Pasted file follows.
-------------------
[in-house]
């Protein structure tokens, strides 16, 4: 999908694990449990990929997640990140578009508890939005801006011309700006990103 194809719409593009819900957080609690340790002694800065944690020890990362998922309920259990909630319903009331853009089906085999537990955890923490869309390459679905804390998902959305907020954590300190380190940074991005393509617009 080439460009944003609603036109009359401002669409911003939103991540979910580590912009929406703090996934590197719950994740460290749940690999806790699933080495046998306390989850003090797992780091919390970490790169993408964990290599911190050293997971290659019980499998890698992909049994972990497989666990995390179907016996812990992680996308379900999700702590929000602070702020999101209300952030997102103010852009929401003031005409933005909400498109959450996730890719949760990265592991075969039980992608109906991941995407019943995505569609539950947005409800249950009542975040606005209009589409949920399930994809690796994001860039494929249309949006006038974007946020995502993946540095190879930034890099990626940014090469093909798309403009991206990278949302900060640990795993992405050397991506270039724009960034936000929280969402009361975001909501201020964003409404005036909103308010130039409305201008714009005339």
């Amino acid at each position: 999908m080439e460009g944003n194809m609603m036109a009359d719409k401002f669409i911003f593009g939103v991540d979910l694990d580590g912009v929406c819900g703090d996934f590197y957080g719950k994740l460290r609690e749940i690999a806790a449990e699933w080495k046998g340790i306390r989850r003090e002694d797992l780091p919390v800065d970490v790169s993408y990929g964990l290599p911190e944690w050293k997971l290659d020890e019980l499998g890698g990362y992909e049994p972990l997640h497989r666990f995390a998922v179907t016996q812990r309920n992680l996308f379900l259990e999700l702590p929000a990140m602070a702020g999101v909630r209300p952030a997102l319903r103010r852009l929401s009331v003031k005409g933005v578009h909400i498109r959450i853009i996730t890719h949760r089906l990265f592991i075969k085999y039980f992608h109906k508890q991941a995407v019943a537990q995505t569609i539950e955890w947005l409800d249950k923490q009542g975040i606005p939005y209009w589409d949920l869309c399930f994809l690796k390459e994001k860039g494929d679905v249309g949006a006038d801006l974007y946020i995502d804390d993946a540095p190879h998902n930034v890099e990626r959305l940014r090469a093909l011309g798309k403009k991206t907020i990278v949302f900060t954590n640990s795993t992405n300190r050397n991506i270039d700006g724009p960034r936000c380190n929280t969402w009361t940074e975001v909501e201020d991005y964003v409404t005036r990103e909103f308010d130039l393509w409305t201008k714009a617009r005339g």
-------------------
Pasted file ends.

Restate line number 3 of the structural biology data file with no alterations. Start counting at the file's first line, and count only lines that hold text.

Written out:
């Amino acid at each position: 999908m080439e460009g944003n194809m609603m036109a009359d719409k401002f669409i911003f593009g939103v991540d979910l694990d580590g912009v929406c819900g703090d996934f590197y957080g719950k994740l460290r609690e749940i690999a806790a449990e699933w080495k046998g340790i306390r989850r003090e002694d797992l780091p919390v800065d970490v790169s993408y990929g964990l290599p911190e944690w050293k997971l290659d020890e019980l499998g890698g990362y992909e049994p972990l997640h497989r666990f995390a998922v179907t016996q812990r309920n992680l996308f379900l259990e999700l702590p929000a990140m602070a702020g999101v909630r209300p952030a997102l319903r103010r852009l929401s009331v003031k005409g933005v578009h909400i498109r959450i853009i996730t890719h949760r089906l990265f592991i075969k085999y039980f992608h109906k508890q991941a995407v019943a537990q995505t569609i539950e955890w947005l409800d249950k923490q009542g975040i606005p939005y209009w589409d949920l869309c399930f994809l690796k390459e994001k860039g494929d679905v249309g949006a006038d801006l974007y946020i995502d804390d993946a540095p190879h998902n930034v890099e990626r959305l940014r090469a093909l011309g798309k403009k991206t907020i990278v949302f900060t954590n640990s795993t992405n300190r050397n991506i270039d700006g724009p960034r936000c380190n929280t969402w009361t940074e975001v909501e201020d991005y964003v409404t005036r990103e909103f308010d130039l393509w409305t201008k714009a617009r005339g």